Set back from 10 Mile Road just east of Orchard Lake sits the home of Farmington B.P.O.E.
According to Steve Luce, those initials may stand for “Benevolent and Protective Order of Elks” or “Best People on Earth”. Either way, you can learn more about the Farmington Elks Club during several events held this month.
“We want to introduce ourselves, what we do, and who we are,” the Farmington resident said. “The Elks is a group that likes to serve the community and have fun doing it.”
Elks Corn Roast
On Saturday, August 7, the fun happens in downtown Farmington during the Elks Corn Roast. Held annually in cooperation with the Farmington Farmers & Artisans Market, the corn roast funds Elks programs ranging from scholarships to support for local charities and schools.
Market farms donate the corn, which the Elks shuck, roast over coals, and sell for $2 each. The fundraiser runs from 9:30 a.m. until the market closes at 2 p.m.
Burger and a beer
Luce will be at the grill Monday nights, starting at 5:30 p.m. during “Burger and a Beer”. For $5, you get a one-third pound sirloin burger, a domestic beer, and plenty of camaraderie and fellowship.
Elks will welcome your questions about the club, but don’t expect a “hard sell” for membership.
“What we get out of it is the opportunity to share with our neighbors,” Luce said. “It’s August, people don’t want to cook.”
Thursday night trivia
If trivia is your game, the Elks have picked up the trivia nights typically held at John Cowley & Sons. The restaurant has closed for the month of August.
“Everything will be identical to Cowley’s,” Luce said. “We’ll turn it back to them in September.”
Teams play on Thursdays at 7 p.m. Prizes remain almost the same: $30, $20, $10. But the club is adding a special 4th prize, a package of double-stuffed Oreo cookies.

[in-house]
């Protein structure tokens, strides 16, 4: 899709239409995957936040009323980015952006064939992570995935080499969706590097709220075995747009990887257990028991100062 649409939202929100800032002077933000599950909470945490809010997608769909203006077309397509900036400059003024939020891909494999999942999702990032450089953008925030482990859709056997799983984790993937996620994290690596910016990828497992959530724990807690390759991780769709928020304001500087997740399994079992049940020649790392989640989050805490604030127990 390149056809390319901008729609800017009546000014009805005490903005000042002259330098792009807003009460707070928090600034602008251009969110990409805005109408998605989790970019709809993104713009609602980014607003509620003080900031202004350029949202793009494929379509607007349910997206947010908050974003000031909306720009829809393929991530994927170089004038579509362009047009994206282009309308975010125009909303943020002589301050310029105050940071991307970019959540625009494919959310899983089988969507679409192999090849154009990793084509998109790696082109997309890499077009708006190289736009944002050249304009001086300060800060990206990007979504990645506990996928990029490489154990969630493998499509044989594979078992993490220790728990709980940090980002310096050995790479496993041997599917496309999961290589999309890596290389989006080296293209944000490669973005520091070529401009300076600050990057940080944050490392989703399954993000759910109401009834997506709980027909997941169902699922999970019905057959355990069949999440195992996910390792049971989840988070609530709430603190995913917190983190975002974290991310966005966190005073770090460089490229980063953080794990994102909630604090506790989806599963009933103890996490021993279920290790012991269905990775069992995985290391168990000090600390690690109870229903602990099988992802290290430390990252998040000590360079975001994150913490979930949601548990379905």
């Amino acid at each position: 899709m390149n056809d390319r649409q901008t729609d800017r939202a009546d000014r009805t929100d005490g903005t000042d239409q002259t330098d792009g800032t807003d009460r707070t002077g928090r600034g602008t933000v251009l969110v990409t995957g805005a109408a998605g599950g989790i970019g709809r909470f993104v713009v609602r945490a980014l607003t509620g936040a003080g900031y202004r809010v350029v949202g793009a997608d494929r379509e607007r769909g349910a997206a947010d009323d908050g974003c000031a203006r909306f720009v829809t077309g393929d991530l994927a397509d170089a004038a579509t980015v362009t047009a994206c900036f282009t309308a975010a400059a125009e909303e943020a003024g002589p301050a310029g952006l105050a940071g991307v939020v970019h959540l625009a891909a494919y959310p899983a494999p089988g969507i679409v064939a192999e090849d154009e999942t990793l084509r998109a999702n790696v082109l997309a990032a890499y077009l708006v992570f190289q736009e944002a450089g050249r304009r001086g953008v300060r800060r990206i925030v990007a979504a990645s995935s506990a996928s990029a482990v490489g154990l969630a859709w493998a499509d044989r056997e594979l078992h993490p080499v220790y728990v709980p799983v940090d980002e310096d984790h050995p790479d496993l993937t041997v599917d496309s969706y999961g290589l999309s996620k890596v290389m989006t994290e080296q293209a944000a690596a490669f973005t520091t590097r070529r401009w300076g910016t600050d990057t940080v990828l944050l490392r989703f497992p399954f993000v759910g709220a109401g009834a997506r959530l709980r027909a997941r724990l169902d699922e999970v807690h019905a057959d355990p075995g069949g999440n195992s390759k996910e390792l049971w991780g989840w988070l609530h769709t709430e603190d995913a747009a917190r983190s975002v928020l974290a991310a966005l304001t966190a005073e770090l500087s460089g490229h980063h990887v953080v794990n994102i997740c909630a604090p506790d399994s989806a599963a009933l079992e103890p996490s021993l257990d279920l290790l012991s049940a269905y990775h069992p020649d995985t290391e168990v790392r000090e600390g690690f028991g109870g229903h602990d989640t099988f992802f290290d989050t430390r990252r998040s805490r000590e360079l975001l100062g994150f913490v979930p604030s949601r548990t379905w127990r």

Scholarships, kids, seniors, veterans
Exalted Ruler Cris Doby said the club runs democratically, with members voting on how to spend funds raised. The Elks own their building and have only one full-time employee; bartenders and servers all volunteer.
Among the Elks’ contributions: scholarships to help older special needs students continue their education, a camp for children with disabilities, Fisher House for families of veterans hospital patients, and a partnership to support residents at Manoogian Manor in Livonia.
Doby said the club also helped students at Hilbert Middle School in Redford with a very special project.
“They had a vision to participate in a science program partnership with NASA,” she said. “Students working with teachers and adults in the community developed a science experiment, and it was selected for the space station.”
The club responds as well to smaller requests, individual requests from scout troops, schools, and public safety departments.
“We also do things for members, like a scavenger hunt, just to have fun,” Doby said.
Membership and information
The requirements for membership include being 21 or older, an American citizen, and belief in God, whatever your religious affiliation.
“It’s a very easy path to making a contribution within your means,” Doby said. “You can do as little or as much as you want to do.”